War. It’s one of those aspects of human nature that no one wants, however, we can’t seem to avoid taking part in its dark journey. So why then does it exist? For the Galactic Empire, under the rule of its emperor Darth Sidious, they used propaganda to preserve peace and order in the galaxy; peace through fear and oppression that tread over the citizens. The problem with maintaining control over an entire galactic population is that over time the people begin to get tired–tired of having their freedom taken away, of living in fear, of having their voice silenced. Eventually, the people will rebel, despite knowing their means and/or methods will probably be outgunned and out-manned, the need to live a free life unafraid to speak their minds makes it worth the fight.
Now we know the truth about Mustafar.
The rocky and molten planet is far more than we ever thought it was and could be.
It’s name forever enshrined with not just Anakin Skywalker’s first mission for Darth Sidious, but as the fulcrum that destroyed who Anakin was and turned him, completely, into Darth Vader Dark Lord of the Sith.
You’ll be reading a lot of hyperbole about this issue — written by Charles Soule, penciled by Giuseppe Camucoli, inked by Cam Smith, colored by David Curiel, lettered by VC’s Joe Caramagna and edited by Heather Antos and Jordan D. White.
It’s true, all of it, to paraphrase Han Solo in The Force Awakens.
Darth Vader #5 may well go down in Star Wars lore as the most pivotal tale of how Vader forever cast off any trappings of whatever good lay buried deep within him. Read more
Recently I’ve become something of a big Wonder Woman fan. Earlier this year DC Comics went through a universe reset and all the comic series started new stories. The first arc of the Wonder Woman series, written by Greg Rucka who should be familiar to Star Wars fans, is called “The Lies.” It takes Diana on a journey to uncover the truth of her past that has become nothing but a shroud of mystery. Naturally, this got me thinking about “The Lies” that permeate the Star Wars saga. Truth and lies are common elements that follow through all the films, shows, books, and comics.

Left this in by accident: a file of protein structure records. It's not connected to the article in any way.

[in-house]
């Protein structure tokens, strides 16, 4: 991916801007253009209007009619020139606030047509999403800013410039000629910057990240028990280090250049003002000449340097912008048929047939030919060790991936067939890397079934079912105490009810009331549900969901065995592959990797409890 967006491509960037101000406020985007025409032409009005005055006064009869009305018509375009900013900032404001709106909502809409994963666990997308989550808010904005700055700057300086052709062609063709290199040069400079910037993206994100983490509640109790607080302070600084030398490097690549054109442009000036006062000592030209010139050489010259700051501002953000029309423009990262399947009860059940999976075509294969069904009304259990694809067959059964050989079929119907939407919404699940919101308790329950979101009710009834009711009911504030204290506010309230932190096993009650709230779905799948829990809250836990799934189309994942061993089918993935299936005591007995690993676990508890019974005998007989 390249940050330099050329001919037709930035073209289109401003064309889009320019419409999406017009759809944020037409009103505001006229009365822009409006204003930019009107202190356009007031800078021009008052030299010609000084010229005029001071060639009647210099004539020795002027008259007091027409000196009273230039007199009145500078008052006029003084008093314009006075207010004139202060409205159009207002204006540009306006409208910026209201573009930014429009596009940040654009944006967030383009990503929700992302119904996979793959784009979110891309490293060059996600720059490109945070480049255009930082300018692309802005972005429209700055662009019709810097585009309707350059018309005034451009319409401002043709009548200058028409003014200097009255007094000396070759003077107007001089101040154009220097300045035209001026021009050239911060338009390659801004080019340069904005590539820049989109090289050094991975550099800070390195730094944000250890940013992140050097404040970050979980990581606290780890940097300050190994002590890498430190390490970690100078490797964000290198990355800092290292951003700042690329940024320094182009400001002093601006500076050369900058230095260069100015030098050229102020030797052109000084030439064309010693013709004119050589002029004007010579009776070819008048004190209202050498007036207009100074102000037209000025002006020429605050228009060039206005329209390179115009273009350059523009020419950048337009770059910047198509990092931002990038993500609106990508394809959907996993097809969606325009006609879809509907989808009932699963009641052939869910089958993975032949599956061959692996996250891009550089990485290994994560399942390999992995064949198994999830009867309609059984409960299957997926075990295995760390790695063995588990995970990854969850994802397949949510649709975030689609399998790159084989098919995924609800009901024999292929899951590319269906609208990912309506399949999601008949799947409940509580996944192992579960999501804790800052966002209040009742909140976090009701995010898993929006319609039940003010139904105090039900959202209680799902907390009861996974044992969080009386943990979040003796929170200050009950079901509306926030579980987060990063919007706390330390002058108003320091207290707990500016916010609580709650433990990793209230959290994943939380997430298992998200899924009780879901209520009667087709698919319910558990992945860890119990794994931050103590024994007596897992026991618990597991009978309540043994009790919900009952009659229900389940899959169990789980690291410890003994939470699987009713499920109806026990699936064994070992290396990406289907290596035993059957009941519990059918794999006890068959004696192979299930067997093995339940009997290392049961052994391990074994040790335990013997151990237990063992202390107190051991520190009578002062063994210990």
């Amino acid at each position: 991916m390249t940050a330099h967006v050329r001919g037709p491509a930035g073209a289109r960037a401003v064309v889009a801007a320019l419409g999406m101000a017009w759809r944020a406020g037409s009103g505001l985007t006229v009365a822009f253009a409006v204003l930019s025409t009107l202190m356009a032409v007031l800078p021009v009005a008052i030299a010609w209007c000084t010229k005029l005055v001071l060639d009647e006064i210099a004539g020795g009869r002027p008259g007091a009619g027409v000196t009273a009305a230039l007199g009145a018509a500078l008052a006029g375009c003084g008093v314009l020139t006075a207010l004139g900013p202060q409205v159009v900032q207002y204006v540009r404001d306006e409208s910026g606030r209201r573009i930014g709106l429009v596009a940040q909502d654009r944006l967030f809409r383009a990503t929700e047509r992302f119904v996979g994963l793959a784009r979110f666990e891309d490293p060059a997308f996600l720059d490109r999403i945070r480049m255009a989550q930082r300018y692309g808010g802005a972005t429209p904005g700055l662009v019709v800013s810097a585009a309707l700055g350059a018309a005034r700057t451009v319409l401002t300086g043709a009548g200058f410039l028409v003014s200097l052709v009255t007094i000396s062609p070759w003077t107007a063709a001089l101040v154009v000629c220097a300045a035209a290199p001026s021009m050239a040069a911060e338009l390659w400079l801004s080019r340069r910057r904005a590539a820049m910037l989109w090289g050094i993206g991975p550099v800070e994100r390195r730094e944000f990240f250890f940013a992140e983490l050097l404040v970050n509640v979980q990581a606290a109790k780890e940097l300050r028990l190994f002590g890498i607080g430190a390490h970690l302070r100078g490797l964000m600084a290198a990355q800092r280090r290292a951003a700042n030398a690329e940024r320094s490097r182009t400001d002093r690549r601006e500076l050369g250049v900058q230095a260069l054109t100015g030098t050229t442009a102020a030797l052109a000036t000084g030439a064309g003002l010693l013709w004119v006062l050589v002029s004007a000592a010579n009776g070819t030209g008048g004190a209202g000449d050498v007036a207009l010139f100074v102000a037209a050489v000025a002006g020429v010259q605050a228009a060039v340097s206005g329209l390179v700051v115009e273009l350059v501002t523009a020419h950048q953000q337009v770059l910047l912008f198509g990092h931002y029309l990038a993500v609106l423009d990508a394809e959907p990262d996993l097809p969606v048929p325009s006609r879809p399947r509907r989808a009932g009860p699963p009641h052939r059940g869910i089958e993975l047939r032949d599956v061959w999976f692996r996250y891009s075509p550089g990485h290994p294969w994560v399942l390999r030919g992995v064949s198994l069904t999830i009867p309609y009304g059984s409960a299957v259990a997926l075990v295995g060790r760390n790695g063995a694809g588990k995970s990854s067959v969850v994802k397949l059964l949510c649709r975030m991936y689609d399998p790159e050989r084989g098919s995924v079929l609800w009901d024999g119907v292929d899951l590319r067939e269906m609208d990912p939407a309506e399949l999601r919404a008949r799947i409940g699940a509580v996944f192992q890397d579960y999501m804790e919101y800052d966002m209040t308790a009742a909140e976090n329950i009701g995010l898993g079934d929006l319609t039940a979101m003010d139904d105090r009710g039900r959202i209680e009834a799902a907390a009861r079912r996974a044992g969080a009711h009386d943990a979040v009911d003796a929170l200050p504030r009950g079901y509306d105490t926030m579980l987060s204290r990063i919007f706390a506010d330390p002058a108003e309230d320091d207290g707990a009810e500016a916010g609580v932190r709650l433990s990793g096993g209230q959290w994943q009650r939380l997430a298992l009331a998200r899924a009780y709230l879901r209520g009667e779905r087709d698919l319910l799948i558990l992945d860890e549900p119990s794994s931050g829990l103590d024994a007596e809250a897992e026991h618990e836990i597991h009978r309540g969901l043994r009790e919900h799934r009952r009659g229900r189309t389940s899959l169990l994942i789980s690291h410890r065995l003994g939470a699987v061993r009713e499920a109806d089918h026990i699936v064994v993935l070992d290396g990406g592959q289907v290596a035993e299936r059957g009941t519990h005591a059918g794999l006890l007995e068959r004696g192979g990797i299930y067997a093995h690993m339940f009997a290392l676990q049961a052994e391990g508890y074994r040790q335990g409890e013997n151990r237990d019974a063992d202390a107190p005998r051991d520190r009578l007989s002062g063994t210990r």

To say I’ve been walking around feeling like a giddy schoolgirl is … well, an understatement. 🙂 With just a tad bit more than 100 days to go [see this blog’s end for the exact number] until “Star Wars: The Force Awakens” debuts in theaters around the country, that is exactly how I feel! 🙂 And why not? All of us were under the impression that “Revenge of the Sith” would be the last feature film to be released that centered on the galaxy far, far away. It wasn’t all that long ago that we learned that wasn’t to be the case, and now we have something tangible to which to look forward! 🙂 New characters. New environments. New multi-layered stories. I can’t wait!
Young, impressionable Anakin Skywalker’s feelings are molded by Palpatine’s words, particularly those that speak of Anakin’s greatness and the Council’s foolishness. Anakin would be around his 20s in the time of The Clone Wars, and while he does have a vast amount of life experience, he also has seen a great amount of success, which can only stroke one’s natural youthful ego. Palpatine plays directly into this attitude.
The Force has awakened. The Star Wars era seems to have truly begun. Yet far from the machinations of the past, we must not stray. For where we come from leads to where we are going, and where we are going will bring more nuance to where we have been. Where then, have we been? We have been, through both the prequel and original trilogy, in the story that is the rise and fall of Anakin Skywalker.
This has, I believe, too often been forgotten. Numerous reasons make this so, ranging from the disdain for the prequels, to the vastness of the Star Wars galaxy, the apparent need to separate the prequels from the original trilogy, and, as of late, the emphasis on the practical effects that are being so greatly promoted as a part of the sequel trilogy.
Coffee With Kenobi co-host Dan Zehr has a new installment in his Studying Skywalkers series posted on the official Star Wars Blog. This entry is all about Darth Sidious and the role of dark side mentors in the Star Wars Saga.
This review contains spoilers for Lords of the Sith
Paul S. Kemp’s Lords of the Sith is a compelling, frequently chilling account of the ultimate Lords of the Sith, Darth Sidious and Darth Vader, as they are hunted on the planet Ryloth by a fledgling group of rebels (the story takes place well before the events of A New Dawn) that seek to assassinate the two alphas, and thereby, set about the demise of the Empire. The novel goes through a few different settings, almost in a serialized fashion, which seems fitting, considering the sandbox Kemp is playing in. The stakes are high for Cham Syndulla (father of Hera, from the animated series Rebels), the leader of this burgeoning rebellion, but the real battle is within Vader, the anti-hero of the novel.